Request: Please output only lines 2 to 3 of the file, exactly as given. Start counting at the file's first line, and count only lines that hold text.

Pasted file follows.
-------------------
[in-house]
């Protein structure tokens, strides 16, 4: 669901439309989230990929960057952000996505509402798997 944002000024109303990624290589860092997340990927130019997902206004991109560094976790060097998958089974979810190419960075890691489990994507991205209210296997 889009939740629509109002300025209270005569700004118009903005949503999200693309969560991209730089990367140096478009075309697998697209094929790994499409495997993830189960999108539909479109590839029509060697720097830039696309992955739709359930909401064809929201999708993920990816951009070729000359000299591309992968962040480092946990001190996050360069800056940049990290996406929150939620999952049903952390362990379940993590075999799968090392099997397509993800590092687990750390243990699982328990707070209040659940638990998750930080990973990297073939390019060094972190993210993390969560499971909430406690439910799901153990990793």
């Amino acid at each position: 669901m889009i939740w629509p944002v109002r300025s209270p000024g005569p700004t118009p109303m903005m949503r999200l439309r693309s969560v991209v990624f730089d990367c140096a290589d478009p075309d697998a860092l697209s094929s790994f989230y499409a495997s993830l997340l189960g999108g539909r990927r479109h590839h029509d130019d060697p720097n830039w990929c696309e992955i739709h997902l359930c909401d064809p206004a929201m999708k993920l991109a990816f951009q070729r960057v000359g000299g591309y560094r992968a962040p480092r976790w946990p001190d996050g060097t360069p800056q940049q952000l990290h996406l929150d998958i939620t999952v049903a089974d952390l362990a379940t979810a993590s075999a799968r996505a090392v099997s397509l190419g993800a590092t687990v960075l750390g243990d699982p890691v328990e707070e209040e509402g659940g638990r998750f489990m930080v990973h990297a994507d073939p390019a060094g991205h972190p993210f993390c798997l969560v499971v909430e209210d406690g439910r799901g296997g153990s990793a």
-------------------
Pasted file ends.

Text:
């Protein structure tokens, strides 16, 4: 669901439309989230990929960057952000996505509402798997 944002000024109303990624290589860092997340990927130019997902206004991109560094976790060097998958089974979810190419960075890691489990994507991205209210296997 889009939740629509109002300025209270005569700004118009903005949503999200693309969560991209730089990367140096478009075309697998697209094929790994499409495997993830189960999108539909479109590839029509060697720097830039696309992955739709359930909401064809929201999708993920990816951009070729000359000299591309992968962040480092946990001190996050360069800056940049990290996406929150939620999952049903952390362990379940993590075999799968090392099997397509993800590092687990750390243990699982328990707070209040659940638990998750930080990973990297073939390019060094972190993210993390969560499971909430406690439910799901153990990793």
């Amino acid at each position: 669901m889009i939740w629509p944002v109002r300025s209270p000024g005569p700004t118009p109303m903005m949503r999200l439309r693309s969560v991209v990624f730089d990367c140096a290589d478009p075309d697998a860092l697209s094929s790994f989230y499409a495997s993830l997340l189960g999108g539909r990927r479109h590839h029509d130019d060697p720097n830039w990929c696309e992955i739709h997902l359930c909401d064809p206004a929201m999708k993920l991109a990816f951009q070729r960057v000359g000299g591309y560094r992968a962040p480092r976790w946990p001190d996050g060097t360069p800056q940049q952000l990290h996406l929150d998958i939620t999952v049903a089974d952390l362990a379940t979810a993590s075999a799968r996505a090392v099997s397509l190419g993800a590092t687990v960075l750390g243990d699982p890691v328990e707070e209040e509402g659940g638990r998750f489990m930080v990973h990297a994507d073939p390019a060094g991205h972190p993210f993390c798997l969560v499971v909430e209210d406690g439910r799901g296997g153990s990793a």